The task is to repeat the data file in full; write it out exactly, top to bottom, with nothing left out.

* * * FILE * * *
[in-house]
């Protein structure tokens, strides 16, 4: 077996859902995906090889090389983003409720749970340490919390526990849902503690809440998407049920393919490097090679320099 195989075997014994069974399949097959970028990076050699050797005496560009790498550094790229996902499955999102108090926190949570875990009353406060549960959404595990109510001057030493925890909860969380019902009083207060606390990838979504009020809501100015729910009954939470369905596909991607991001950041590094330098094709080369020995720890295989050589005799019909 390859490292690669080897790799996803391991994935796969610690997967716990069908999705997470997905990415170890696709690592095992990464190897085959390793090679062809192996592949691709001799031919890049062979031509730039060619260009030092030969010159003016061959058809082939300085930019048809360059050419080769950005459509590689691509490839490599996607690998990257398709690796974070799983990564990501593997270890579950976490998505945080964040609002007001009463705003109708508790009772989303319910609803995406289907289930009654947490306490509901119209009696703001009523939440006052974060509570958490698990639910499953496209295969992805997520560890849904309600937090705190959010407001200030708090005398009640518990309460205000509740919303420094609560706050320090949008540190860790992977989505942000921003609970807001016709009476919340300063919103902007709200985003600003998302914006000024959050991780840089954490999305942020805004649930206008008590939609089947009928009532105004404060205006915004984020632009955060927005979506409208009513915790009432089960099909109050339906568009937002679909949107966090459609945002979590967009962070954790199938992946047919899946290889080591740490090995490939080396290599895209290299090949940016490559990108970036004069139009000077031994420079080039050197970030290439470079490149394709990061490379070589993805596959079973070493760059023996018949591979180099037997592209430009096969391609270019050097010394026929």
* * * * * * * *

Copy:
[in-house]
């Protein structure tokens, strides 16, 4: 077996859902995906090889090389983003409720749970340490919390526990849902503690809440998407049920393919490097090679320099 195989075997014994069974399949097959970028990076050699050797005496560009790498550094790229996902499955999102108090926190949570875990009353406060549960959404595990109510001057030493925890909860969380019902009083207060606390990838979504009020809501100015729910009954939470369905596909991607991001950041590094330098094709080369020995720890295989050589005799019909 390859490292690669080897790799996803391991994935796969610690997967716990069908999705997470997905990415170890696709690592095992990464190897085959390793090679062809192996592949691709001799031919890049062979031509730039060619260009030092030969010159003016061959058809082939300085930019048809360059050419080769950005459509590689691509490839490599996607690998990257398709690796974070799983990564990501593997270890579950976490998505945080964040609002007001009463705003109708508790009772989303319910609803995406289907289930009654947490306490509901119209009696703001009523939440006052974060509570958490698990639910499953496209295969992805997520560890849904309600937090705190959010407001200030708090005398009640518990309460205000509740919303420094609560706050320090949008540190860790992977989505942000921003609970807001016709009476919340300063919103902007709200985003600003998302914006000024959050991780840089954490999305942020805004649930206008008590939609089947009928009532105004404060205006915004984020632009955060927005979506409208009513915790009432089960099909109050339906568009937002679909949107966090459609945002979590967009962070954790199938992946047919899946290889080591740490090995490939080396290599895209290299090949940016490559990108970036004069139009000077031994420079080039050197970030290439470079490149394709990061490379070589993805596959079973070493760059023996018949591979180099037997592209430009096969391609270019050097010394026929």